Skip to main content

Blog Post

Best Practices for Drupal Site Security

Recent events such as Drupalgeddon in October 2014, and other releases have shown that security is an important part of the Drupal community. Drupal is also one of the few open source projects that has documented processes in place and a dedicated security team which coordinates fixing Drupal, its modules (plugins) and themes when security issues are identified.

Recently, one of my own personal servers became compromised (thanks to an old WordPress install that I had forgotten about), and I had to go through the trouble of retrieving all that data from backups (the server was running about 10 different small sites), re-imaging the server and re-deploying everything. Needless to say, it wasn't a fun situation for anyone.

This is why I'm so happy with the way we prioritize security at Mediacurrent. We make sure every site we maintain is up to date in every way possible. That includes core Drupal files as well as any installed contrib modules.

The reason we can do this is that we follow best practices that include not “hacking” or modifying any core or contrib modules to achieve results, but instead implementing overrides through custom modules, configuration, or contributing patches back to the projects individually. When patches are required, we make sure they are documented inside each project so any future developer is aware of changes that exist when making updates.

How To Keep Your Site Up To Date

Be on the lookout for both core updates (for example, a new Drupal version 7.39 is available while you're running 7.38) as well as contrib module updates. Instructions for applying them are described below. Make sure to backup your site's database and codebase first - ideally the code should already be in source control using something like git.

Check details on the severity of the update to determine how quickly it needs to be patched. This blog post gives a great overview of the different security implications and how they might affect a given site. For example, if an exploit can only be performed by a logged-in admin user with permission to create rules, it may not be as critical for you to update as one that can be executed by any old anonymous user.


Contrib Modules

Your site probably uses a number of these, and they release updates for functionality and security fairly often. You can keep up with security releases in a number of ways:

For a visual look, you can enable the Update manager (update) core module and use it to check which modules have updates available:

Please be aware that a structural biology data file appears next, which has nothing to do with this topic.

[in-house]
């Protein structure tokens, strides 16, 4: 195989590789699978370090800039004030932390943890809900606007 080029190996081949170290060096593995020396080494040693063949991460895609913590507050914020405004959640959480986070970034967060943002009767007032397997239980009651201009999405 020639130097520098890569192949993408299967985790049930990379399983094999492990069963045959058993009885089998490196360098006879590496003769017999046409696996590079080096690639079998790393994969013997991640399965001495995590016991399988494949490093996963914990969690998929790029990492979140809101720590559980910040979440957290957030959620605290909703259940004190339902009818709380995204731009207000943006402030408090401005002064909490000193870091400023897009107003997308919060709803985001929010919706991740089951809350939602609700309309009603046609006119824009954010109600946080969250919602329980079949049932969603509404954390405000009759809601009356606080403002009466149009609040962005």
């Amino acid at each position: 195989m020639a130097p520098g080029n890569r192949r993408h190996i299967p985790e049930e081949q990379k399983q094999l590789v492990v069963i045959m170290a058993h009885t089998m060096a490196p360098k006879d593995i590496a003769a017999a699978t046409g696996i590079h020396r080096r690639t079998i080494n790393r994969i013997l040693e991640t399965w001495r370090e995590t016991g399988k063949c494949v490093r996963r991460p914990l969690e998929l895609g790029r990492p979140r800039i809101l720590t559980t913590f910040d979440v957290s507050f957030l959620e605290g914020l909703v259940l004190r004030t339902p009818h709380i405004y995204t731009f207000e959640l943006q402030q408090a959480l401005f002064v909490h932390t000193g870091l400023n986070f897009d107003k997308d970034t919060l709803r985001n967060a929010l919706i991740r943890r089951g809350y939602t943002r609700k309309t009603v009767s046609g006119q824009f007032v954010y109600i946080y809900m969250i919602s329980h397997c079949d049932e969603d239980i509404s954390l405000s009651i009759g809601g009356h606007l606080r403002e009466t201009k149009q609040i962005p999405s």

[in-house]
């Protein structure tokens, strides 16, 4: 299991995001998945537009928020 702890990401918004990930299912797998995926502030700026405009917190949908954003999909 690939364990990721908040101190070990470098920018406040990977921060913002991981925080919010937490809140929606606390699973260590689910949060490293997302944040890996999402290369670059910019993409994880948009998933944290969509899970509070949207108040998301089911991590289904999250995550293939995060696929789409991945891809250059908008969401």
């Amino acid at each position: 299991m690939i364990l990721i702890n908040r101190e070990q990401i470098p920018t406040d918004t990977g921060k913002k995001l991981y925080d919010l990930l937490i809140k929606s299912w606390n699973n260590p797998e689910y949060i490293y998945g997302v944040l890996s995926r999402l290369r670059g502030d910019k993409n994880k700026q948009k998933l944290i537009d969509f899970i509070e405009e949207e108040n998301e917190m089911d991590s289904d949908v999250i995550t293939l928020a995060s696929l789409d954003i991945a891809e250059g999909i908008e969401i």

Module Available Updates

A trick I like to use to save time after getting the names of the modules is to head to the command line and run “drush upc module_name” on each one, and then run “drush updb” to install any database updates they might have.

Another thing to note is that significant changes can exist in major versions of a module, and may cause issues when upgrading. Security releases will be in the same branch (i.e. 7.x-2.8 to 7.x-2.9) so make sure you are not jumping from a 7.x-2.x release to a 7.x-3.x release for example.


Drupal Core

When a new major Drupal 6 or 7 version is available, you can obtain the latest code by downloading the Drupal source or by checking out the 6.x or 7.x branch of the repository. Again, make sure to backup your site's database and codebase first!

To bring core changes into your site, copy over every file and folder in the root directory except the “sites” folder which should contain all your site's custom configuration. Keep in mind to look for any changes to files like .htaccess, .gitignore, and any patches that have been applied to the current version of Drupal you're running.

Lastly, always test these changes in a local, dev, or staging environment to ensure new versions aren't breaking any site functionality. Good luck and stay secure!

Additional Resources
Best Practices for Custom Modules | Blog Post
Don't Write a New SSO System (If You Can Help It) | Blog Post


Meet team member, David Younker

David brings over 10 years professional development experience to his role as Drupal Developer at Mediacurrent. Over the past six years, his career has centered on creating new Drupal sites...

Learn more about David >
Access icon Up arrow icon Drupal 8 icon Facebook icon - white Facebook icon - blue outline Facebook icon - yellow Hollow right arrow icon Hollow right arrow icon - white LinkedIn icon - white LinkedIn icon - hollow LinkedIn icon - blue outline LinkedIn icon - yellow Mediacurrent wordmark Quote icon Twitter icon - white Twitter icon - hollow Twitter icon - blue outline Twitter icon - yellow Youtube icon - white Youtube icon - yellow